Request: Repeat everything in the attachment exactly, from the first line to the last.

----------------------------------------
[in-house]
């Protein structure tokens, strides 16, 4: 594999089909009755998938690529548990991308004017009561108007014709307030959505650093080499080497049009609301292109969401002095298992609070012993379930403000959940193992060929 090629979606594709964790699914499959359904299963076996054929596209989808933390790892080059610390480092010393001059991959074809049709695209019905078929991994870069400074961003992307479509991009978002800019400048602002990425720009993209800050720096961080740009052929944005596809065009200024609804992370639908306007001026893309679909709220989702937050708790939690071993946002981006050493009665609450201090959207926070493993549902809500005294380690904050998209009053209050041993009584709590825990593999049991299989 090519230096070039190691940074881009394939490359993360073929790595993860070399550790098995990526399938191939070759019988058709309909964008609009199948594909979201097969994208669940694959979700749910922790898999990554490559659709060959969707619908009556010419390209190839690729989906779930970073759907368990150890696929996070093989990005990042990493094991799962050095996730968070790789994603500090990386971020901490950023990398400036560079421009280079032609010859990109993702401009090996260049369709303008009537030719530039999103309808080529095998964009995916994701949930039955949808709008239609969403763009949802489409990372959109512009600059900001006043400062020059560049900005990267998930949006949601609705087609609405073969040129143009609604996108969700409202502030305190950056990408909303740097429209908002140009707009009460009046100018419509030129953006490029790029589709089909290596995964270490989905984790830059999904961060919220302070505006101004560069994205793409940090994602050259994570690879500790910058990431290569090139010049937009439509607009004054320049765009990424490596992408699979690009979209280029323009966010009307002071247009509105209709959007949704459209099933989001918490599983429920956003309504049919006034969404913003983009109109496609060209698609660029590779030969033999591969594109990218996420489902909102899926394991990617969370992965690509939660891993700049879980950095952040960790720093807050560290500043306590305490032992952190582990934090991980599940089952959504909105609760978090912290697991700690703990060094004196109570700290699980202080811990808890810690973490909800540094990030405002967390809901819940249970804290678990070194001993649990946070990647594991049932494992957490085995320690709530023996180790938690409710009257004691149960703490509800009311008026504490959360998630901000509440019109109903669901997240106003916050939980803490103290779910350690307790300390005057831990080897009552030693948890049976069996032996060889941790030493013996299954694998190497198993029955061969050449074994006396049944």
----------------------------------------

[in-house]
């Protein structure tokens, strides 16, 4: 594999089909009755998938690529548990991308004017009561108007014709307030959505650093080499080497049009609301292109969401002095298992609070012993379930403000959940193992060929 090629979606594709964790699914499959359904299963076996054929596209989808933390790892080059610390480092010393001059991959074809049709695209019905078929991994870069400074961003992307479509991009978002800019400048602002990425720009993209800050720096961080740009052929944005596809065009200024609804992370639908306007001026893309679909709220989702937050708790939690071993946002981006050493009665609450201090959207926070493993549902809500005294380690904050998209009053209050041993009584709590825990593999049991299989 090519230096070039190691940074881009394939490359993360073929790595993860070399550790098995990526399938191939070759019988058709309909964008609009199948594909979201097969994208669940694959979700749910922790898999990554490559659709060959969707619908009556010419390209190839690729989906779930970073759907368990150890696929996070093989990005990042990493094991799962050095996730968070790789994603500090990386971020901490950023990398400036560079421009280079032609010859990109993702401009090996260049369709303008009537030719530039999103309808080529095998964009995916994701949930039955949808709008239609969403763009949802489409990372959109512009600059900001006043400062020059560049900005990267998930949006949601609705087609609405073969040129143009609604996108969700409202502030305190950056990408909303740097429209908002140009707009009460009046100018419509030129953006490029790029589709089909290596995964270490989905984790830059999904961060919220302070505006101004560069994205793409940090994602050259994570690879500790910058990431290569090139010049937009439509607009004054320049765009990424490596992408699979690009979209280029323009966010009307002071247009509105209709959007949704459209099933989001918490599983429920956003309504049919006034969404913003983009109109496609060209698609660029590779030969033999591969594109990218996420489902909102899926394991990617969370992965690509939660891993700049879980950095952040960790720093807050560290500043306590305490032992952190582990934090991980599940089952959504909105609760978090912290697991700690703990060094004196109570700290699980202080811990808890810690973490909800540094990030405002967390809901819940249970804290678990070194001993649990946070990647594991049932494992957490085995320690709530023996180790938690409710009257004691149960703490509800009311008026504490959360998630901000509440019109109903669901997240106003916050939980803490103290779910350690307790300390005057831990080897009552030693948890049976069996032996060889941790030493013996299954694998190497198993029955061969050449074994006396049944």